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This June marks the fourth anniversary of the Grenfell tragedy, and our hearts go out to the survivors and relatives of the victims at this time. This disaster should never have happened, and the aftermath of the failings and shortcomings are having huge consequences.
Many experts, engineers and fire safety experts have poured over the conclusions of the enquiry and have advised the Government on the measures needed to ensure buildings can receive the remedial work required and to reassure residents that their homes have a clean bill of health. Of course, these requirements are not without their criticisms, not least when it comes to who pays and what the consequences will be on the sale value and rentability of their properties. For at least the foreseeable future the fallout of all this will impact both the sales and rental sector.
External wall safety inspections (EWS1) will be required but also a raft of other measures will be needed, putting greater responsibility on property managers but also on agents who sell and rent properties in so far as what they need to find out before marketing the property. It will go beyond just looking up to see if the property has cladding or not.
Back in March I was on a focus group as part of the Housing Health and Safety Rating System Review, Stakeholder Consultation and it is amazing how much regulation exists to ensure property safety. This area is so complex and it is doubtful whether landlords or their agents, let alone tenants are up to speed on what is required. This is why a survey of owners, landlords, tenants and safety assessors was undertaken as part of a major overhaul of the HHSRS, and why changes to make it more simple and easier to understand are in progress. They can start with changing the name to something less of mouthful and more meaningful to those who have to follow it!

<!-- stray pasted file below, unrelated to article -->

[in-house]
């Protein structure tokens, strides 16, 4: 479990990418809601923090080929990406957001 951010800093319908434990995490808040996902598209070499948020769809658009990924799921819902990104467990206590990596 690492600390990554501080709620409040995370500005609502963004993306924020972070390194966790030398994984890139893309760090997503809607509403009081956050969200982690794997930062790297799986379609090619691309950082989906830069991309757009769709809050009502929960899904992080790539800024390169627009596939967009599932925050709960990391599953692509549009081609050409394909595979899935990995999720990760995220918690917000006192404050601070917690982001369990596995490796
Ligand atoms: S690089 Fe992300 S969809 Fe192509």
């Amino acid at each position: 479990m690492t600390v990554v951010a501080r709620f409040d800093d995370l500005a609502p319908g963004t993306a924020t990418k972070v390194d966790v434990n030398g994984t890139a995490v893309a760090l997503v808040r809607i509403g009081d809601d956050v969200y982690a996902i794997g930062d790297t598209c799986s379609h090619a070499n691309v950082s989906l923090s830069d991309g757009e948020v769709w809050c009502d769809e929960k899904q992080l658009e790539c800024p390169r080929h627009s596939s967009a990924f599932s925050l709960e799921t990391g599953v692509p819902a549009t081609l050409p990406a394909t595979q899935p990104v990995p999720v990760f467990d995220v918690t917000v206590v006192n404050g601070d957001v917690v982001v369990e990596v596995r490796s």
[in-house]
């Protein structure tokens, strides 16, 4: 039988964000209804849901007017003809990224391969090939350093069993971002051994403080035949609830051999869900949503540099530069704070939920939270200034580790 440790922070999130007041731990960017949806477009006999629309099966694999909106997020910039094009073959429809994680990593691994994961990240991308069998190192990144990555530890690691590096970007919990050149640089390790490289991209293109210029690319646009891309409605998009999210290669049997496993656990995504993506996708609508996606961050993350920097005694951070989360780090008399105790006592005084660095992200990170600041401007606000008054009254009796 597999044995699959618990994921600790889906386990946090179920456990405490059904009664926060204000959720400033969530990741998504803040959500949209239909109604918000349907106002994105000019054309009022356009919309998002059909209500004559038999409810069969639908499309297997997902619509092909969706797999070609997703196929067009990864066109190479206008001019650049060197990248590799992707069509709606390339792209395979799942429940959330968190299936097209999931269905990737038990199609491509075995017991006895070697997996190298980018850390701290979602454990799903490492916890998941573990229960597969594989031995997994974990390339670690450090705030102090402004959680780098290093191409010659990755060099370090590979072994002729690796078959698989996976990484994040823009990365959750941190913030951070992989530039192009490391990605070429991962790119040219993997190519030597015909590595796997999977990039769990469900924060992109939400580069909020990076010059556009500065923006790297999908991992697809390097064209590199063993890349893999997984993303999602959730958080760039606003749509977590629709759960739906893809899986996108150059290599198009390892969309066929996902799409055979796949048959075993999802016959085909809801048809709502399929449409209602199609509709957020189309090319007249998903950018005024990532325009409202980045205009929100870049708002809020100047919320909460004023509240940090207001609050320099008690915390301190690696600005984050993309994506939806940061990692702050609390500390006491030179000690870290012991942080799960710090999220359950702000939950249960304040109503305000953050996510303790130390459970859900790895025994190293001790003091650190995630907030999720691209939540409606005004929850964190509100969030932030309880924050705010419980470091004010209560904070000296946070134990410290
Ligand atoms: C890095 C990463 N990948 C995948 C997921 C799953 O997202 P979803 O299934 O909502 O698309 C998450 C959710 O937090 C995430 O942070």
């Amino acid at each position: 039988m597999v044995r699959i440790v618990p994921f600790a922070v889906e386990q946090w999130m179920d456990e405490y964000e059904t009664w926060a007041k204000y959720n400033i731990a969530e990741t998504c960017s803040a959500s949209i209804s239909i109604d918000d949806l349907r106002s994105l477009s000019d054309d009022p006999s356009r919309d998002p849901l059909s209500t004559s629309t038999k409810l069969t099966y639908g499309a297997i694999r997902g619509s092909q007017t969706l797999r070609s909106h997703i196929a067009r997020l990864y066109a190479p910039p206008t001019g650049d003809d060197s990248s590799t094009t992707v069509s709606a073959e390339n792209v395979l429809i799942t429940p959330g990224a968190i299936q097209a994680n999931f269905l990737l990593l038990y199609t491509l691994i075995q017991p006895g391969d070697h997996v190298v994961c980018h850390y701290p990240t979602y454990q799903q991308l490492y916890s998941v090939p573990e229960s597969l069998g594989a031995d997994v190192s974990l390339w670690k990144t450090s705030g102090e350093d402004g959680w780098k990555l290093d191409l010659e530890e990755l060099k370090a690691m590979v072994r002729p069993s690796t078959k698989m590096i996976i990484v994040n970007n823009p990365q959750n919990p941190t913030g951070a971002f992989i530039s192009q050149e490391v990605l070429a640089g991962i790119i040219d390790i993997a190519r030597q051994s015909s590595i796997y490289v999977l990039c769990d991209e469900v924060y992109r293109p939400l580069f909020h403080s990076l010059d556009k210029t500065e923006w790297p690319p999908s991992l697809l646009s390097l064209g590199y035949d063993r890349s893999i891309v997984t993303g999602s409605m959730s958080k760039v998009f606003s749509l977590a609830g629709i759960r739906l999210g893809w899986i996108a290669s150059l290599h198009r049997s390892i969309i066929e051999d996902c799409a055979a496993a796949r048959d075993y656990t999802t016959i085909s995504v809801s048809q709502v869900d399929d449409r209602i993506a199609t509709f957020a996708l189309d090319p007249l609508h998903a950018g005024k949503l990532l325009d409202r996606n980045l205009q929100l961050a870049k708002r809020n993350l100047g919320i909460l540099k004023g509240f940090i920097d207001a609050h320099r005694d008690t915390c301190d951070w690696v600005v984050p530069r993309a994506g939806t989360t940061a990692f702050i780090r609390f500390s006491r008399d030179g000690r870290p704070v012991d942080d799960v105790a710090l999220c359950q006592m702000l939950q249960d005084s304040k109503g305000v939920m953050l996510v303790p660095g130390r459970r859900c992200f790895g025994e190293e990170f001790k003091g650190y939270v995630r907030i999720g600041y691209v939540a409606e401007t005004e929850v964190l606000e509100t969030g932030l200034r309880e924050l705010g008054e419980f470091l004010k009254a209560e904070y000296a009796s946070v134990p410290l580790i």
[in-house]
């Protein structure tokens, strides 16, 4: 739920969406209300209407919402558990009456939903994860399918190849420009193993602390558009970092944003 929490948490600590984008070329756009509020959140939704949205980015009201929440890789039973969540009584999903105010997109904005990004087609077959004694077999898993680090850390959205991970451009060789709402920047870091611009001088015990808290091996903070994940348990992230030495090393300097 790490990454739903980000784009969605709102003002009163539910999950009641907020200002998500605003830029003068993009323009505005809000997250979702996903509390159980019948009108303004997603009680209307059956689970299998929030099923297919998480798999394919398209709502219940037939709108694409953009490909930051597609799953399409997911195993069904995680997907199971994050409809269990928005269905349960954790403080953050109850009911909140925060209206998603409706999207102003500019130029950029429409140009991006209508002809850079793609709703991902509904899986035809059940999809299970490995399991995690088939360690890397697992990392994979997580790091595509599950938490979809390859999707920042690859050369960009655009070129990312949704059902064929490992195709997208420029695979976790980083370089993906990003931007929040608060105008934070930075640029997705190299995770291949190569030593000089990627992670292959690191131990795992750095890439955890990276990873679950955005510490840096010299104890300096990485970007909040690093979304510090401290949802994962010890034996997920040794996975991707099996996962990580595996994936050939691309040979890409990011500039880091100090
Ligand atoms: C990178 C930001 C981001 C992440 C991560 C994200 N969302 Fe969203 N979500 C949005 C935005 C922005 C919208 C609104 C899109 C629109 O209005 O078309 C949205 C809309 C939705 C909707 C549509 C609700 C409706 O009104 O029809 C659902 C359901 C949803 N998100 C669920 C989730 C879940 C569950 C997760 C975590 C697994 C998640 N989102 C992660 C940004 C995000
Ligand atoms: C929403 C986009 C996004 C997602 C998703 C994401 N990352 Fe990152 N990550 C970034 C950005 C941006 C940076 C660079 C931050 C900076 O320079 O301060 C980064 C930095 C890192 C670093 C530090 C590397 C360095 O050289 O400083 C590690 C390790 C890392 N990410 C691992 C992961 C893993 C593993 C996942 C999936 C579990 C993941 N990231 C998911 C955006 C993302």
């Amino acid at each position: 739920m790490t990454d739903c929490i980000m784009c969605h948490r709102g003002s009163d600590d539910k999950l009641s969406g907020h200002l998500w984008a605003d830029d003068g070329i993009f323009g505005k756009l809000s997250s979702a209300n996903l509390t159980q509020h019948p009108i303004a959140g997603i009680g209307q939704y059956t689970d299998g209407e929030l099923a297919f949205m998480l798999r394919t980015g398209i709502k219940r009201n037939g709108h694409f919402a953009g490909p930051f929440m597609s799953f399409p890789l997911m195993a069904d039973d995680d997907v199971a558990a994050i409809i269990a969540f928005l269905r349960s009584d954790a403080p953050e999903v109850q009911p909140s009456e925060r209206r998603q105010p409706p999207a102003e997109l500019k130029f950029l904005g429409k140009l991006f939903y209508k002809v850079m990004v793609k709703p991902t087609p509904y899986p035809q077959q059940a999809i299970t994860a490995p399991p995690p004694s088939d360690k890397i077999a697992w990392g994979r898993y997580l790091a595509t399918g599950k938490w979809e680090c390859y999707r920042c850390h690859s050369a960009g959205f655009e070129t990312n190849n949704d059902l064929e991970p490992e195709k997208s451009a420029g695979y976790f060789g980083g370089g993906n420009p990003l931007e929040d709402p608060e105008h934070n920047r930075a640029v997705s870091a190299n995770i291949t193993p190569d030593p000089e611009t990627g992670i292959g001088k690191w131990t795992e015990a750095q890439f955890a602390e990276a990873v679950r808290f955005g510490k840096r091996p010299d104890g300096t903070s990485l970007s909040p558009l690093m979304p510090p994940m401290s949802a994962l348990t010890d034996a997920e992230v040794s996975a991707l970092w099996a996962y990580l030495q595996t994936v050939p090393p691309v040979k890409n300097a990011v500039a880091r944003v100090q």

(For more information for landlords and agents, Hamilton Fraser have put together a series of guides on how to reduce the risk of fire in your property, ensuring your property is safe, including the importance of fire doors and other measures.)
As I have said, I am no expert on the technical details of what caused the fire or what is now needed to be done to prevent a similar catastrophe from happening, However, I can comment on the disclosure of material information in terms of what an agent or indeed a landlord should tell a tenant about building safety if the new EWS1 form cannot be produced due to the backlog in inspections.
The dilemma arises for landlords and letting agents who are looking to rent out a property where an inspection or the requisite documentation is pending. Consumer protection regulations require material information disclosure, and this clearly should include building safety. In the past, when it came to the sale of properties in a leasehold block, an estate agent of the property seller would have been obtaining this sort of information from the property management company of the freeholder, but this did not seem to be a priority for when a leasehold landlord was renting out the property.